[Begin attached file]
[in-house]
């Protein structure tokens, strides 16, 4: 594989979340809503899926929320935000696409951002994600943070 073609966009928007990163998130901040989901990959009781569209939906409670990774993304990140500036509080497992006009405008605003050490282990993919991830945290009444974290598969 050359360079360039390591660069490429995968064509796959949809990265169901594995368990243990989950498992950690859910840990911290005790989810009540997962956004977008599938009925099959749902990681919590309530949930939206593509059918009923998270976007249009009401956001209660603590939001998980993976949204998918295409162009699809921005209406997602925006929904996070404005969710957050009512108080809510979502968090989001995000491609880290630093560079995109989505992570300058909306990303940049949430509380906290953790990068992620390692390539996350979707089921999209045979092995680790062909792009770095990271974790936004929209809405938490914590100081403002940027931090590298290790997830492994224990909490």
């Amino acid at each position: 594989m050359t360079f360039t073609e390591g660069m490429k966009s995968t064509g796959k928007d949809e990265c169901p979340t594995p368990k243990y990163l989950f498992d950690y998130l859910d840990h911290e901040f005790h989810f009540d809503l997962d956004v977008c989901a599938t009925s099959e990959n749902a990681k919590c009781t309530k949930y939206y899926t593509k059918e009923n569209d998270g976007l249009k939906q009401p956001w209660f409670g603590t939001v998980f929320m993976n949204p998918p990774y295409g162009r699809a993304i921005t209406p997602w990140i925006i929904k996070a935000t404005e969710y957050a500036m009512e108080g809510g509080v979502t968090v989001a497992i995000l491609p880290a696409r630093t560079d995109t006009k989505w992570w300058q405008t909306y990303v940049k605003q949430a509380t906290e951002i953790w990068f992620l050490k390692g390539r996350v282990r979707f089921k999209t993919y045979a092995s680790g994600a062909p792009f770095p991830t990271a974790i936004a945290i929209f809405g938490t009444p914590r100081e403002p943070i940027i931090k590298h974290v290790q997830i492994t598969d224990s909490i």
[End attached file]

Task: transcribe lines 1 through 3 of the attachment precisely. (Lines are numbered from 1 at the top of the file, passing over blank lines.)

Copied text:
[in-house]
């Protein structure tokens, strides 16, 4: 594989979340809503899926929320935000696409951002994600943070 073609966009928007990163998130901040989901990959009781569209939906409670990774993304990140500036509080497992006009405008605003050490282990993919991830945290009444974290598969 050359360079360039390591660069490429995968064509796959949809990265169901594995368990243990989950498992950690859910840990911290005790989810009540997962956004977008599938009925099959749902990681919590309530949930939206593509059918009923998270976007249009009401956001209660603590939001998980993976949204998918295409162009699809921005209406997602925006929904996070404005969710957050009512108080809510979502968090989001995000491609880290630093560079995109989505992570300058909306990303940049949430509380906290953790990068992620390692390539996350979707089921999209045979092995680790062909792009770095990271974790936004929209809405938490914590100081403002940027931090590298290790997830492994224990909490």
């Amino acid at each position: 594989m050359t360079f360039t073609e390591g660069m490429k966009s995968t064509g796959k928007d949809e990265c169901p979340t594995p368990k243990y990163l989950f498992d950690y998130l859910d840990h911290e901040f005790h989810f009540d809503l997962d956004v977008c989901a599938t009925s099959e990959n749902a990681k919590c009781t309530k949930y939206y899926t593509k059918e009923n569209d998270g976007l249009k939906q009401p956001w209660f409670g603590t939001v998980f929320m993976n949204p998918p990774y295409g162009r699809a993304i921005t209406p997602w990140i925006i929904k996070a935000t404005e969710y957050a500036m009512e108080g809510g509080v979502t968090v989001a497992i995000l491609p880290a696409r630093t560079d995109t006009k989505w992570w300058q405008t909306y990303v940049k605003q949430a509380t906290e951002i953790w990068f992620l050490k390692g390539r996350v282990r979707f089921k999209t993919y045979a092995s680790g994600a062909p792009f770095p991830t990271a974790i936004a945290i929209f809405g938490t009444p914590r100081e403002p943070i940027i931090k590298h974290v290790q997830i492994t598969d224990s909490i």